Storage space is one of the most crucial things to factor in when purchasing a computer. That’s especially true if you’re buying a Mac because, whether it’s a desktop or laptop, storage is usually non-upgradeable. The amount of storage you configure your unit with will stay stagnant throughout the computer’s lifetime. As a result, many people opt to carefully delete unnecessary files – including system data – on their Macs. What is system data on Mac? Let’s find out.
What Is System Data On Mac?
When you check your Mac’s available storage, you’ll likely find different categories taking up varying amounts of storage. Some will be labeled “Photos” while others are called “Apps” or “Mail.” However, the most peculiar labeling for most people would probably be the “Other” or “System Data” category.
Just what is Other in Mac storage and what is System Data on Mac storage? Firstly, let’s clear up a misunderstanding: both “Other” and “System Data” refer to the same category. It’s just that Apple renamed “Other” to “System Data” in macOS Monterey. The label will remain as “Other” if you’re on macOS Big Sur or older iterations of macOS.
Now, what is system data on Mac? Simply put, it refers to the category that houses all the miscellaneous files on your device. For example, you can find temporary files, app plugins or extensions, cache files, disk archives, and backups inside system data.
As you can see, these files don’t exactly neatly fit into the other categories like Photos or Apps. That’s why macOS lumps them all together as system data – files that help your system run smoothly.
What Does System Data Do?
Now you know how to check your Mac’s system data. However, you might find that your Mac system data is 100GB (or any high number) and feel shocked. Why is my Mac system data so high? How much system data is normal on Mac? Moreover, what is system data storage on Mac supposed to do for you?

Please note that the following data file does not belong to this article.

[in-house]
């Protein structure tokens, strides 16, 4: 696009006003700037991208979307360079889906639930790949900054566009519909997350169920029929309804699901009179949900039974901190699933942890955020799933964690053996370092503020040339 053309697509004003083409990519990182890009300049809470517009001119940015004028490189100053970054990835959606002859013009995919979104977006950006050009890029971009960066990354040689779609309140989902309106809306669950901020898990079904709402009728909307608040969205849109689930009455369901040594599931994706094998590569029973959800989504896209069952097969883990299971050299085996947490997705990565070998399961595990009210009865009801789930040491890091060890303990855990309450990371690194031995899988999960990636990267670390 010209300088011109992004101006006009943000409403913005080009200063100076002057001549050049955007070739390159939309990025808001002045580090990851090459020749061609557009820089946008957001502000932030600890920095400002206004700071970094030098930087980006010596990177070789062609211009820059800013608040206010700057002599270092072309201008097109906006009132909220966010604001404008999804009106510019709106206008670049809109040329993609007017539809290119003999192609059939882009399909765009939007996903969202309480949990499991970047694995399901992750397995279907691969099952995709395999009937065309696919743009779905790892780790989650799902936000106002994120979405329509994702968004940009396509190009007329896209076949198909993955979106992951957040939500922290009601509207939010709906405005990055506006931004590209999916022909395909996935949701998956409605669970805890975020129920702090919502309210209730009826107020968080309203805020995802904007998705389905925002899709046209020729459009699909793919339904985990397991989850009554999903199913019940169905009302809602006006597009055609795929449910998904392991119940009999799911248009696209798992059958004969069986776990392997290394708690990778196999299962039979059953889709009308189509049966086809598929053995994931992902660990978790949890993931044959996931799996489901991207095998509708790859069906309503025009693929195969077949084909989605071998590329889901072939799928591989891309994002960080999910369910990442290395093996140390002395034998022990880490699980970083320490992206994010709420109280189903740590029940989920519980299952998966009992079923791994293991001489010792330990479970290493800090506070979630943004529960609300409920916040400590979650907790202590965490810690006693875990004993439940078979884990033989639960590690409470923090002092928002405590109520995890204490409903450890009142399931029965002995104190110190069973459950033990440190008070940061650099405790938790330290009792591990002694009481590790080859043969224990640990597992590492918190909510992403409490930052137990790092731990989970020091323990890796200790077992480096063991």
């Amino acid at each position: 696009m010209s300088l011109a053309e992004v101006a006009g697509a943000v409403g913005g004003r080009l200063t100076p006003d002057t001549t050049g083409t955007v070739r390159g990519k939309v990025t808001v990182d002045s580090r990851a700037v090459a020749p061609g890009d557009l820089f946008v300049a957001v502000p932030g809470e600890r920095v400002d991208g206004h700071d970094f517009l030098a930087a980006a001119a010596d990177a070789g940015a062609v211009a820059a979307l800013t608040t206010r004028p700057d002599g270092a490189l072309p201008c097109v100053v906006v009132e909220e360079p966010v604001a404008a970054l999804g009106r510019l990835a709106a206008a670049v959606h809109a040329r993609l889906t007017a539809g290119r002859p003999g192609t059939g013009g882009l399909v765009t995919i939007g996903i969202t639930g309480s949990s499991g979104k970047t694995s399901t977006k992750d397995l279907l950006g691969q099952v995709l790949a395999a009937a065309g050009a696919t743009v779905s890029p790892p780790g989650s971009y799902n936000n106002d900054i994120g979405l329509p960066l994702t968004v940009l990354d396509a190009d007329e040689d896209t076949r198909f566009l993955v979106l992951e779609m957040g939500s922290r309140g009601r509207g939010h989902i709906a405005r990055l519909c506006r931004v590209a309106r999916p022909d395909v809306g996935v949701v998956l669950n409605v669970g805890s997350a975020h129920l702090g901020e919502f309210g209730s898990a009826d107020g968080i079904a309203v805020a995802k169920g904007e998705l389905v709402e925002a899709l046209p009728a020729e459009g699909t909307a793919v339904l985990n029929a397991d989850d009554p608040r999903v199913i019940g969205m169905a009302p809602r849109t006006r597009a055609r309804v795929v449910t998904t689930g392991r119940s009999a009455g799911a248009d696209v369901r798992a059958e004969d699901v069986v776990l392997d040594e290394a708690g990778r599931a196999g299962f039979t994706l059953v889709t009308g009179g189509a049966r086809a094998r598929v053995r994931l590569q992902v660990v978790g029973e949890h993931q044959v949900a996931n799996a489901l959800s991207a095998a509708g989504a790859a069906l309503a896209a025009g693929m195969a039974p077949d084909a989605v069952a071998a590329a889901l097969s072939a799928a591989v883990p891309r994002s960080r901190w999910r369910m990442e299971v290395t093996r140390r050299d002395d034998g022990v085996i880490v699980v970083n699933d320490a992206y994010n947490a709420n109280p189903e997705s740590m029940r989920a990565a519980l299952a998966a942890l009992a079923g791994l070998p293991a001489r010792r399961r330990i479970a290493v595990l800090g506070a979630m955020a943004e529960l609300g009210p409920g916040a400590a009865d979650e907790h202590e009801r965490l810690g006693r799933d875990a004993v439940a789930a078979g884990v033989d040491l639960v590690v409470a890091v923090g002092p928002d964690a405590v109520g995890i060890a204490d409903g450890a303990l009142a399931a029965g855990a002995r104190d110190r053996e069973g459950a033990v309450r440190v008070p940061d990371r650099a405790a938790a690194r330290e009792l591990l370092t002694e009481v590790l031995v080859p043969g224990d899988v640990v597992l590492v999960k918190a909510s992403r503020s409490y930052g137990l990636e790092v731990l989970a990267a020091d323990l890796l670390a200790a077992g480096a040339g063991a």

Firstly, you must know that macOS uses this category to store various files it needs to run your computer. It refers to these files to access your app preferences, allowing you to keep certain app settings running. Some of these files also help you easily access your account and other important information and settings.
With that said, what macOS stores under system data will depend on how you’ve been using your computer so far. If you download a lot of plugins or extensions, all of the files associated with those should be contained there. Moreover, older backups will also tend to fall under this category.
Now, one very important question remains if you want to clear storage space: can I delete system data on Mac? What is system data on Mac computer’s importance and can I freely tamper with them? The answer is a little complicated.
This is because some of the files under system data are important while others aren’t. There are files inside that are crucial to running macOS. You might potentially damage your system if you erase the incorrect file or folder.
However, some files under system data are unimportant and expendable. For example, you can freely delete old backups you don’t need that fall under this category. Certain cache and temporary files are also unnecessary.
How To Check System Data On Mac
Now, you may think that deleting your computer’s photos or apps is a good way of cleaning up your Mac. However, sometimes the system data on your Mac can eat so much space you just have to delete these files. With that said, how can you check your Mac’s system data? Just follow these instructions for how to check the storage on Mac:
- Press the Apple menu (Apple icon) at the upper-left of your Mac’s home screen
- Select “About This Mac”
- Choose the “Storage” tab to view your computer’s storage usage
You’ll find different file categories and how much storage they use up in this new window. You can also manage your Mac’s storage space by clicking the “Manage” button on top of the bar. This will show you the specific amount of storage each category occupies.
Once you’re on the manage screen, you’ll also see the folders “macOS” and “System Data” grayed out at the bottom. On macOS Big Sur or earlier, these will be labeled “System” and “Other,” respectively.
How To Delete System Data On Mac
What is system data on Mac? Now that we’ve answered this inquiry, you might be wondering how to reduce the system data. After all, it often takes a lot of space on your Mac — so much so that your storage bloats. Thankfully, there are ways you can delete the files under the category. Below are some of the ways how.
1. Manually Delete Unnecessary Files In The Library Folder
If you need to learn how to clear system storage on Mac for free, then manual deletion is the best method. That’s because it costs nothing to simply dig into folders yourself while deleting files one by one.